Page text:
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Hot hatches: old vs new

By raccars Published

Ford

The new breed of hot hatches are more sophisticated, but are they as thrilling as the old guard?

The Eighties were the glory days of the hot hatch, and as with so many fashions, the hot hatch has come round again. There a new breed available, offering thoroughly exciting performance in a relatively affordable package. They are faster and more powerful, economical and usually more comfortable than the earlier models. But are they in fact too sophisticated to give the kind of visceral thrills that made the hot hatches of the Eighties so popular?

Ford Focus RS

One of the best of the new gang is the latest Ford Focus RS. Its performance challenges many a more expensive car but with a bargainous £31,000 price tag. It's heavily electronically controlled and combines the most up-to-date turbo and four wheel drive systems to stunning effect. While this all helps to keep you safe as you enjoy the pleasures of the great British B road, does the digital trickery disengage the driver from the experience?

Lancia Delta Integrale

So for maximum driving thrills, would you be wiser to spend that £31,000 on an older version of the hot hatch, with six World Rally Championship constructors' title wins under its analogue belt? The Lancia Delta Integrale is seriously old school and has been voted the world's best ever hot hatch. It's a legend and prices have risen accordingly over the last few years. You're looking at a minimum of £25,000 for a decent model and £100,000 plus for the very best.

A story of two hot hatches

The Ford is loaded with sensors which help its dual clutches to deliver torque in the fastest, most efficient and most appropriate manner for the driving conditions, with a default 70 per cent rear wheel torque bias. The Lancia has a rather more cumbersome mechanical system with a Torsen diff handing out 83 per cent of torque between the rear wheels.

The Ford achieves maximum stability on the road with the help of ESC, adaptive damping and electromechanical steering. In the Lancia you have to rely upon your driving skills to keep the car under control.

It's not often that Ford wins the honours when interiors are compared, and while the Focus RS lacks panache from the inside compared to modern rivals, it's certainly a more comfortable and stylish place to be than the Lancia. Clunky old plastics and vinyl, chunky knobs, unsupportive seats and an inconveniently placed and rake-only adjustable steering wheel feel incredibly outdated next to the newer car. The Lancia's retro charm simply cannot compete with the likes of DAB radio, dual zone climate control, automatic wipers, adaptive headlights and Bluetooth connectivity.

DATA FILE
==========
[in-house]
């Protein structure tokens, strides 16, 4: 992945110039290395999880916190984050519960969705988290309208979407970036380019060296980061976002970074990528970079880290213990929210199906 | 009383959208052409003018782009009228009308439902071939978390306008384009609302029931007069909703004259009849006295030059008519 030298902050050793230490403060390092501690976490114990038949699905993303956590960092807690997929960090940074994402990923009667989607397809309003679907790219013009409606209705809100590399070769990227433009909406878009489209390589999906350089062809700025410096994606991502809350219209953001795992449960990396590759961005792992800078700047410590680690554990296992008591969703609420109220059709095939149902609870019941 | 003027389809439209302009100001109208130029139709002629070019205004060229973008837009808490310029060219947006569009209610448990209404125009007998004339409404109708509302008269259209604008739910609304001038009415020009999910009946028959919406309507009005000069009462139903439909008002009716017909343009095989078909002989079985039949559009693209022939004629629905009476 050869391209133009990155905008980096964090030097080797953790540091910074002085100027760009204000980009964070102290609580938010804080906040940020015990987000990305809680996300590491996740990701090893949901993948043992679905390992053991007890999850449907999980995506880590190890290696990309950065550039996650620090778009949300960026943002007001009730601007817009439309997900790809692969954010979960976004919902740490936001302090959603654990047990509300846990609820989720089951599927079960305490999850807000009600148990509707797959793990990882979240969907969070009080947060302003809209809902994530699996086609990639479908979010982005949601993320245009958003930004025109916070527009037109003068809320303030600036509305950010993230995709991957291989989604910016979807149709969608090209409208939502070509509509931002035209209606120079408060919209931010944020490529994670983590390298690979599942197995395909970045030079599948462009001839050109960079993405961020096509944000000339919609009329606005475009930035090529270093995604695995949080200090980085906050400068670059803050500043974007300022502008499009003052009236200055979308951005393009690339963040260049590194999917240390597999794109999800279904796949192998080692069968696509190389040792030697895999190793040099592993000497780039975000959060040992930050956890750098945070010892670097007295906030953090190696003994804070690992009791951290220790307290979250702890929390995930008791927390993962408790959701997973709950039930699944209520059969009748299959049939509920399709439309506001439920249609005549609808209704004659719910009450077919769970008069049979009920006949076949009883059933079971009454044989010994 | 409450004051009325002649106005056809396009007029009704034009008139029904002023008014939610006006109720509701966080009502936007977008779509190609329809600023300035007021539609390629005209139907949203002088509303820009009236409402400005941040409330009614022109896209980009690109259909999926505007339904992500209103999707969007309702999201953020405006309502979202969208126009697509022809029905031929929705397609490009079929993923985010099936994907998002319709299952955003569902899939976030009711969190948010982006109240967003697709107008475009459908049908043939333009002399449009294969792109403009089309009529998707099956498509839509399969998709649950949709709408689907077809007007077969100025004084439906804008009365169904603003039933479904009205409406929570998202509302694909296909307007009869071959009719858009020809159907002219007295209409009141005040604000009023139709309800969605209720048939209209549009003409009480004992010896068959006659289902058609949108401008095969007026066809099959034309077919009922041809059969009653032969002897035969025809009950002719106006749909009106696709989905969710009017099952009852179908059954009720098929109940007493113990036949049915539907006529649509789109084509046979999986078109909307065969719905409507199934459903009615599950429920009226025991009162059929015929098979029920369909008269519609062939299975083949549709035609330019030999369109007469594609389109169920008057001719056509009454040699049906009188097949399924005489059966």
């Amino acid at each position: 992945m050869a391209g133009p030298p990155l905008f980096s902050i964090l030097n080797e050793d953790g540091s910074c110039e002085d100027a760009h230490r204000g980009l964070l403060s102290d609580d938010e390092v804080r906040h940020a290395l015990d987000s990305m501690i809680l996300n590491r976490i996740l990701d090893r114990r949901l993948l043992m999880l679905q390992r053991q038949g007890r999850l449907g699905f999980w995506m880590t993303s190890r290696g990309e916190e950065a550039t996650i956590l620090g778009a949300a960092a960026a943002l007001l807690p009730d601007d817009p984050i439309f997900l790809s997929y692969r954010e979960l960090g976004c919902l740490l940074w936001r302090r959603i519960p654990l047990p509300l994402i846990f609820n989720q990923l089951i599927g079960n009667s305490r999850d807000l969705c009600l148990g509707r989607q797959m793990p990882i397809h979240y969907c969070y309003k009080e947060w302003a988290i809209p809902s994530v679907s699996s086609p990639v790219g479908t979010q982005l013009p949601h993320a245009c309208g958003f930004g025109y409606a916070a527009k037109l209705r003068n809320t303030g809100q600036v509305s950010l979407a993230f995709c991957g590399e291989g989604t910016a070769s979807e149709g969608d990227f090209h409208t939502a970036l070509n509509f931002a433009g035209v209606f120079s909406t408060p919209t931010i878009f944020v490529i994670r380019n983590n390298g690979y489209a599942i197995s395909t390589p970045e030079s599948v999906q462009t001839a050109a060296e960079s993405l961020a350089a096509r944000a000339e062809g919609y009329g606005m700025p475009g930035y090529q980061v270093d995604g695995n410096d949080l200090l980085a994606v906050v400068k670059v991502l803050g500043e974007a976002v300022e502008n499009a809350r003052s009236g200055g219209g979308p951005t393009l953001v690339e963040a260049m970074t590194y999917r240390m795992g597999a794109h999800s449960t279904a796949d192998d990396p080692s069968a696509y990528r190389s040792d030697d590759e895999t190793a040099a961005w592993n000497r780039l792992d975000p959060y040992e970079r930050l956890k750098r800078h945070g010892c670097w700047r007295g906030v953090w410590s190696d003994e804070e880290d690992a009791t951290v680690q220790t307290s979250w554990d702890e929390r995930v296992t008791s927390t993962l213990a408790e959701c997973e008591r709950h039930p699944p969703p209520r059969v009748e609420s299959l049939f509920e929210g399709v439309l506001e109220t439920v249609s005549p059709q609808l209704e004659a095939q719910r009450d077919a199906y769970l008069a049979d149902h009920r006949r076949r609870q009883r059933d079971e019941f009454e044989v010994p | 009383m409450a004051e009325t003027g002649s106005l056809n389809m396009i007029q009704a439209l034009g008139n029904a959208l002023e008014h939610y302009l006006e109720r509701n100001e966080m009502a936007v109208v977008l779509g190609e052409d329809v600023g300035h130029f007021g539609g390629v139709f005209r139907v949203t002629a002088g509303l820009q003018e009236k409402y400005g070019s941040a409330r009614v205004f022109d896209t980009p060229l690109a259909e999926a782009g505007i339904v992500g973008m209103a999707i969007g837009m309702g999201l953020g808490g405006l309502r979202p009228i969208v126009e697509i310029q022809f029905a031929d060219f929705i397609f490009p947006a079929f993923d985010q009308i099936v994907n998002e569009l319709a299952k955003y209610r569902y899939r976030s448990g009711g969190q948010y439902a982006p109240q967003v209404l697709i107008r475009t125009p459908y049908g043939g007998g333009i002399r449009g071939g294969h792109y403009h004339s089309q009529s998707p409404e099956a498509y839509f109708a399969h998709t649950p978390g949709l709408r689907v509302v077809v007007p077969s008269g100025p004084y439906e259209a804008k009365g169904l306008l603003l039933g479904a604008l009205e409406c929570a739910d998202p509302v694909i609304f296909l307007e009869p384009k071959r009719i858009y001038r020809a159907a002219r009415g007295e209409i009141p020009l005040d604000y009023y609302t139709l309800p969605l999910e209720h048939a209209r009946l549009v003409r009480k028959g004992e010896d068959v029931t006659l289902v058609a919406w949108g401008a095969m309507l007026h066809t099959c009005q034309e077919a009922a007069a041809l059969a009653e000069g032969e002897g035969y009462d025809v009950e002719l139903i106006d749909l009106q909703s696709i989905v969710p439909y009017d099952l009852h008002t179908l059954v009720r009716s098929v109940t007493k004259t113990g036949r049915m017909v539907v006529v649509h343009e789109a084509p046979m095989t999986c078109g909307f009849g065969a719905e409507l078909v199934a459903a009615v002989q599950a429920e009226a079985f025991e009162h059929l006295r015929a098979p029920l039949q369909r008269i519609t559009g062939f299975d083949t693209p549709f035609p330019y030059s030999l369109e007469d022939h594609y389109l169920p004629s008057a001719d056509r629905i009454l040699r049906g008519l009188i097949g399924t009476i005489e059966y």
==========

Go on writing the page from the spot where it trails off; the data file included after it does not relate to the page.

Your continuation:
The Lancia is also about a third less powerful than the Focus RS, although it's also a little lighter. However, even with the assistance of launch control, the Ford is only 0.7 seconds faster to reach 60mph. Yes, the new car is faster but the Lancia is no slouch.

Importantly, it feels faster than it really is. You've got to put in a bit of effort and throw that pedal to the floor - be patient with the comically lagging turbo - and wait until about 3750rpm before you get a serious spurt. But it feels really good when the moment comes. By contrast the Ford's sharper response to a heavy right foot feels strangely sanitised.

Throw them round the track and the Lancia is easily outclassed, but Britain's interesting back roads are a more comfortable environment for the old timer and really bring its character to the fore, whereas the pristine Focus RS gets stroppy and bored on such banal terrain.

Realistically, the RS is the sensible if less original choice. The left hand drive only Italian stallion is unlikely to cope well with the corrosive British climate but there's still something about it...

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